Neck Pain

Neck pain is pain or discomfort in the neck, usually when moved. The pain may be worse when turning the head in one direction.

The Neck

The neck is the upper part of the spine called the "cervical spine". It is made up of a complex arrangement of bones, muscles, nerve, blood vessels and tendons. Injury or changes to any of these components can lead to neck pain.

The structure of the neck is provided by seven bones (C1-C7 vertebrae), which are separated from one another by intervertebral discs. These discs allow the spine to move freely and act as shock absorbers during activity.

The spine protects the spinal cord that transmits signals between the body and the brain. Between each vertebrae, two spinal nerves exit through small openings called foramina, one on the right and one on the left. These spinal nerves go to the neck, shoulders, arms and hands to control muscle movements and provide a sense of touch.

If neck pain involves significant muscle spasm or a slipped disc there may be a pinching of the spinal nerve resulting in numbness, tingling, or weakness in the arm, hand, or shoulder.

Cause of Neck Pain

The most common cause of neck pain is muscle strain from everyday activities, such as bending over a desk for prolonged periods of time, having poor posture while watching TV or reading, sleeping in an uncomfortable position, or twisting and turning the neck in a jarring manner while exercising.

Other causes of neck pain include the following:

  • Traumatic accidents, such as a motor vehicle accident, causing vertebral fractures or whiplash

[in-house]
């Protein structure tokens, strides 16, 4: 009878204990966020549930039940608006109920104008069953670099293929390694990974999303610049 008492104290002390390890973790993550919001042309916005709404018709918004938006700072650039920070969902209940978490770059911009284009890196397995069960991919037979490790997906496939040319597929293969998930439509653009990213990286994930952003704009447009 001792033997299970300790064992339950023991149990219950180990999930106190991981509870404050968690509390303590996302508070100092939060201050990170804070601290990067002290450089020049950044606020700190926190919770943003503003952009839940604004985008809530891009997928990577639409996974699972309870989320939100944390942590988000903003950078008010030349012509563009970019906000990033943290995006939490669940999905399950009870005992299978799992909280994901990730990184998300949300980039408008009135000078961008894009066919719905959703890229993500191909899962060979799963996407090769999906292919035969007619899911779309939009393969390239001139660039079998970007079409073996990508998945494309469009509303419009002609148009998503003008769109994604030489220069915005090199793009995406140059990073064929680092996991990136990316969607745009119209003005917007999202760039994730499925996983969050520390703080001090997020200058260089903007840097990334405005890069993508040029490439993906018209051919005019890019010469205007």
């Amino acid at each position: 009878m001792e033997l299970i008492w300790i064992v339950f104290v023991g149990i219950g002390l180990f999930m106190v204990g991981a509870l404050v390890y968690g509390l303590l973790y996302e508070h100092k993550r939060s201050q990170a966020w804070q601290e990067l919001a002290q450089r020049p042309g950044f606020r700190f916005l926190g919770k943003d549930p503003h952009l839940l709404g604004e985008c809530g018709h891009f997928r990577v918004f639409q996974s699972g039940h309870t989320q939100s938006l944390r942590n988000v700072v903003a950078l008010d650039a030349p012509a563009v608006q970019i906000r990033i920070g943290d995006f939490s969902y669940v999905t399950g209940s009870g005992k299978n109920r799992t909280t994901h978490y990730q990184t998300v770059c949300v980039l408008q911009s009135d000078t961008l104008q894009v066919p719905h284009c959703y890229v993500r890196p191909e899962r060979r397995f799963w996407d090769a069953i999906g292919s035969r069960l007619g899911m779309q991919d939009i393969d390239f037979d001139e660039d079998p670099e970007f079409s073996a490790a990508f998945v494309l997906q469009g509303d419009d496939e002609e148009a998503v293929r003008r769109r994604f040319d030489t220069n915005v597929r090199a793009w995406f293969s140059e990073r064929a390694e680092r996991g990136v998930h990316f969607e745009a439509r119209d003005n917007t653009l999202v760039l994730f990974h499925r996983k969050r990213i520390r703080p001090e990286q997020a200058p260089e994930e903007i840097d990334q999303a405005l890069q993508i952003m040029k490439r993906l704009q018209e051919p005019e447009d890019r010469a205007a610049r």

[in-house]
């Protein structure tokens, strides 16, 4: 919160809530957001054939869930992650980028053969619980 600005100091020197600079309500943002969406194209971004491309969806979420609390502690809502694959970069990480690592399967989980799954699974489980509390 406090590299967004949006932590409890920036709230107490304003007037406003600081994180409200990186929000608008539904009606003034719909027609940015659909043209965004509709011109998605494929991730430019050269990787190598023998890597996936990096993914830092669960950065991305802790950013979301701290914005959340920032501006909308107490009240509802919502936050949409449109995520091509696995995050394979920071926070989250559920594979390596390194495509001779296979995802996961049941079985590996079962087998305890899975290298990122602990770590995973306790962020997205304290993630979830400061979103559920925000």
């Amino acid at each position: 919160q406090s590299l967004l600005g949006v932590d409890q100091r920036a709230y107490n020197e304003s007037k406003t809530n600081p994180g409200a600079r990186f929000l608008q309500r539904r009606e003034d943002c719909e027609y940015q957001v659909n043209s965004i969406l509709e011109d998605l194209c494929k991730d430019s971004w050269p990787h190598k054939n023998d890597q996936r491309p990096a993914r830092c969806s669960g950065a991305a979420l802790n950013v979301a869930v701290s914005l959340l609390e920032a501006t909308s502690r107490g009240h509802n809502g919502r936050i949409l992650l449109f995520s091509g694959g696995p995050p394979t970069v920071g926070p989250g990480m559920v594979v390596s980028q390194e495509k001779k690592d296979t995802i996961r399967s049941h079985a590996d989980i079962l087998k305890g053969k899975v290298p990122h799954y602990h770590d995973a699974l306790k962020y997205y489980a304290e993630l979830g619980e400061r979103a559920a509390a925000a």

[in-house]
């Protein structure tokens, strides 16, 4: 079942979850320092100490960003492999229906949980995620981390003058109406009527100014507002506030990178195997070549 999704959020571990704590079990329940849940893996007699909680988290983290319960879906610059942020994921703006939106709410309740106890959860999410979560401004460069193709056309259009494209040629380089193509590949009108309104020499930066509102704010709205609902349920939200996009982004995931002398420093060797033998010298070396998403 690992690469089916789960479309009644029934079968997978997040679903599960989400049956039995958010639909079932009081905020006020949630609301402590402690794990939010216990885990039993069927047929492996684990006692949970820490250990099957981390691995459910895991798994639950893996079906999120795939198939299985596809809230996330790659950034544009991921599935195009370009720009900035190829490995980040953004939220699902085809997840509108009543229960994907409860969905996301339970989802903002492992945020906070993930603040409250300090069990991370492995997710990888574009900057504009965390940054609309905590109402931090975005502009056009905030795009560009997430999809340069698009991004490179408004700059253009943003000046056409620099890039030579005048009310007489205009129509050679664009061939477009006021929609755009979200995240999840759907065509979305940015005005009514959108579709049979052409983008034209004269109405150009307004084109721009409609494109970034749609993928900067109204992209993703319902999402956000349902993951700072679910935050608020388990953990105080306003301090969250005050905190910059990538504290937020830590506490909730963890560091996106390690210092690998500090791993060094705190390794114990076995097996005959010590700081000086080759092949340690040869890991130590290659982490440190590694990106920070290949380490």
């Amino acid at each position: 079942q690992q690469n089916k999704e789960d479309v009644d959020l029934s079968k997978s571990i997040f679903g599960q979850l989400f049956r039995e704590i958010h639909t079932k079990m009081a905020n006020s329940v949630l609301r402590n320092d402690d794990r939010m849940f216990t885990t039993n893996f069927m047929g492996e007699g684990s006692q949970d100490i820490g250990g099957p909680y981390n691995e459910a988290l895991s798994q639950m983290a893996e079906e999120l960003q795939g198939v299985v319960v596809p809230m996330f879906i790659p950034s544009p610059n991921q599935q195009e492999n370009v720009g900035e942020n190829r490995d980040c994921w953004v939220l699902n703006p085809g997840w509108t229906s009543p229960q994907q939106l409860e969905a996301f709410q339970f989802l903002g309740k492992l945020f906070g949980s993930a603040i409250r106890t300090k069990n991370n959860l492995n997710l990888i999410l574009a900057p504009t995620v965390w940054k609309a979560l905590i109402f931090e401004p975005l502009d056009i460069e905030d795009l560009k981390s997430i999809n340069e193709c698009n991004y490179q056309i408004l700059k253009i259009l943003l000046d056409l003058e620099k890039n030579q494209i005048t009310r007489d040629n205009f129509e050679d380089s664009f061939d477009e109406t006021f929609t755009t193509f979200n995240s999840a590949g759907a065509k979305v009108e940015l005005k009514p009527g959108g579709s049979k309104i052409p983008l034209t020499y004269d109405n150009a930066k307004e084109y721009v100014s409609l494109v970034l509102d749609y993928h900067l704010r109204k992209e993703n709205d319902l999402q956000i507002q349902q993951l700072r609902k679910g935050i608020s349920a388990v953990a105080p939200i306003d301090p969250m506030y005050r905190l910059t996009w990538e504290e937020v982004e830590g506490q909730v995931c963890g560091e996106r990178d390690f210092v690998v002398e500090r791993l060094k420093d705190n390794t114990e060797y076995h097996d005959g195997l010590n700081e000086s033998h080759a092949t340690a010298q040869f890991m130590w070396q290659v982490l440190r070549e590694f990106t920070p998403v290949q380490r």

• Herniated disk
  • Spinal stenosis
  • Small fractures to the spine from osteoporosis
  • Arthritis or spondylosis of the vertebrae
  • Other medical conditions, such as fibromyalgia, spinal tumor, meningitis, vascular disorder.

Seeing Your Doctor for Neck Pain

You should consult a doctor for neck pain if:

  • It occurs after an injury or blow to the head
  • Fever or headache accompanies the neck pain
  • Stiff neck prevents you from touching your chin to your chest
  • Pain shoots down one arm
  • There is tingling, numbness or weakness in your arms or hands
  • Neck symptoms associated with leg weakness or loss of coordination in arms or legs.
  • Your pain does not respond to over-the-counter pain medication
  • Pain does not improve after a week

Diagnosing Neck Pain

Determining the underlying cause of neck pain requires a medical history, a physical examination and, in some cases, diagnostic tests.

Some patients may be treated conservatively at first and then undergo additional tests if the symptoms do not improve. These tests may include: